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Gadgets & Home Improvement

Smartphone smarts

From gesture control to wireless charging, novel features are winning Android smartphones more fans
The Straits Times - April 5, 2013
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Smartphone smarts

The decision to switch from an iPhone to an Android smartphone was a no-brainer for Mr Kevin Poh. The hard part, he said, was finding something that stands out from a sea of devices with similar hardware.

"Smartphones have become a parity product, where each phone's speed is comparable with another's," said Mr Poh, 34, a copywriter. He eventually decided on a Google Nexus 4 in February.

Companies are increasingly driven to introduce novel features to their devices to differentiate them from the competition.

Last month, Samsung made a big show of its latest flagship, the upcoming Galaxy S4. While the device gets the usual upgrades in processor, screen size and battery, the spotlight was on the Galaxy S4's new gesture controls and camera capabilities.

Imaging features are also vastly improved. Some read your mind and save shots even before you have fully depressed the shutter.

It had become commonplace for smartphones to battle for supremacy with hardware. But hardware innovation pretty much hit the wall a year ago, said Ms Melissa Chau, senior research manager for client devices at market research firm IDC.

"Apple, which has been known for shaking up the scene, hasn't done much either," said Ms Chau. She pointed out that the iPhone has been getting incremental hardware upgrades, but falling short on innovation. This has led consumers to gravitate towards Android devices, which offer vendors the freedom to customise and add multiple features.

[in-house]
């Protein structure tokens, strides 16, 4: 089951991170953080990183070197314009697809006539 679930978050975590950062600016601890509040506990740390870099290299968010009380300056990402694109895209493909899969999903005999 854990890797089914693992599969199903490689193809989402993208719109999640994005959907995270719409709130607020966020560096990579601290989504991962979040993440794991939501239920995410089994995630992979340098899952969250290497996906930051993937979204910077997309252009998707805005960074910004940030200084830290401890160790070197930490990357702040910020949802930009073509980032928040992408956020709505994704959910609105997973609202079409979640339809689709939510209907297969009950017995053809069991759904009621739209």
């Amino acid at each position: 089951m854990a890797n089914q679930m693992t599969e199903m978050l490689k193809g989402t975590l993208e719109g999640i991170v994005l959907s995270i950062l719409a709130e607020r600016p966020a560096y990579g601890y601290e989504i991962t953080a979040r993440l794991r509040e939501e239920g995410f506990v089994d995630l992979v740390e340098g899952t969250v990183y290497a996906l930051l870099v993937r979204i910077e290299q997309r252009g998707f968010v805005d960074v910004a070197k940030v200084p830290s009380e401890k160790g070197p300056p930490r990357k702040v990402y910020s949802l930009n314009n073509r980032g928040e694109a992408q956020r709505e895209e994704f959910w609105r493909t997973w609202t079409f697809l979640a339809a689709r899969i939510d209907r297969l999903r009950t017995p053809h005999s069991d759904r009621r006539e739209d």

In the fourth quarter of last year, iOS and Android devices each held 49 per cent of the market here, a sharp change from the same period the year before, when Apple owned 62 per cent, and Android, 31 per cent.

But Windows Phone has failed to gain traction, even with innovative technology, such as wireless charging for Nokia's Lumia smartphones.

"In one year, Samsung's market share has gone up, contributing to the sharp rise in Android devices from 2011 to 2012," said Ms Chau.

The credit goes to Samsung Galaxy S III and Samsung Galaxy Note II LTE, both of which offered new features, such as gesture control and user interface enhancements, that differentiated them from other Android devices.

But an "innovation" is no use if it does not deliver the best experience.

"Any feature with the initial 'wow' factor which fails to deliver real value on subsequent uses will disappoint users and fail to create stickiness to the brand," said Mr Anshul Gupta, principal research analyst with technology research firm Gartner.

Smartphone user David Lee, 34, an engineer, said he looks for smarter features when considering a new device. On his wish list are Near-Field Communication and a more intuitive voice control.

But there can be too much of a good thing. He admitted: "Gesture controls are nice to have, but can be a bit too gimmicky."

Digital Life gives an overview of the innovative features for the latest and upcoming smartphones.


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